Let me explain. The goal of a hypothesis test is to reject the null hypothesis. More often than not, this means rejecting there won’t be a change. After all, your team has spent the time collecting data on the UX and put effort into crafting a variant they expect to have a positive impact, so of course you want to set up your test in a way that can reject the null hypothesis, so you can roll out your great new feature.

In sum, these are swapped:

  • H0 : If the color of the sign-in button is changed from blue to green then we will see an increase in the conversion rate.
  • H1: If the color of the sign-in button is changed from blue to green then we will not see an increase in the conversion rate.

Another reason why you must set up your null hypothesis as the change in your KPI and the alternative as the DNH statement is the definition of a p-value. In statistics, a p-value is defined as “the probability, assuming that H0 is true, of obtaining a random sample of size n that results in a test statistic at least as extreme as the one observed in the current sample” [emphasis is my own] (Camm et al., 2019). A p-value is predicated on the assumption that the null hypothesis is true, therefore it is critical to set up your test in a way that allows for the rejection (or failure therein) of the null hypothesis.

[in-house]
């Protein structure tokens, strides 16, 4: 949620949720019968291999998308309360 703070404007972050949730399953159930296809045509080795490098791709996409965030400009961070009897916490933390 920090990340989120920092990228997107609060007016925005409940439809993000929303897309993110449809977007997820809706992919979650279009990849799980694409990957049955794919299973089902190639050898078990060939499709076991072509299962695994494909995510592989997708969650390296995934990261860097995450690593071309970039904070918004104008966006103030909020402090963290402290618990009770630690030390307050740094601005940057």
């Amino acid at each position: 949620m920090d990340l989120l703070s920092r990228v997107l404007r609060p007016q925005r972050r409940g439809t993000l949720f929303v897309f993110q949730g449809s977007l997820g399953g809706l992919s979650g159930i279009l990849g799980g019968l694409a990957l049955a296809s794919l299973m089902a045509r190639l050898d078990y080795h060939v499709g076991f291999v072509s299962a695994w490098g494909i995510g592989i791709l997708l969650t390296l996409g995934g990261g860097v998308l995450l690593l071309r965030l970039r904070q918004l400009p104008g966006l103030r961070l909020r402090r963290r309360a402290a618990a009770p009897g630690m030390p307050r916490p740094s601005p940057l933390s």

You may be wondering, why reject a null hypothesis, rather than just failing to reject the null hypothesis? Statistically, rejection is a stronger statement than failing to reject. Wording is important here too, if your sign-in button color test example from above fails to reject the null hypothesis, we haven’t “accepted” or “proved” the null hypothesis is true. This nuance is because if we fail to reject the null hypothesis, it doesn’t mean that the change doesn’t exist, your test just failed to collect the proper evidence that it does exist. We want to fully reject that a change exists to prove the experiment has done no harm.

Taking the Oath

Understanding if the changes that have been made mitigate risk or not, is an important question for businesses to answer. Instead of just rolling out an unavoidable feature and hoping for the best, conduct a DNH test and monitor the results to make sure your KPIs are not negatively impacted.

Need help running a DNH test or another experiment? Concord’s team of A/B Testing and Experimentation experts can assist in your business’ testing needs. Reach out today!

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Camm, J., Cochran, J., Fry, M., Ohlmann, J., Anderson, D., Sweeney, D., & Williams, T. (2019). Business Analytics (3rd ed., Chapter 6: Statistical Inference). Cengage South-Western.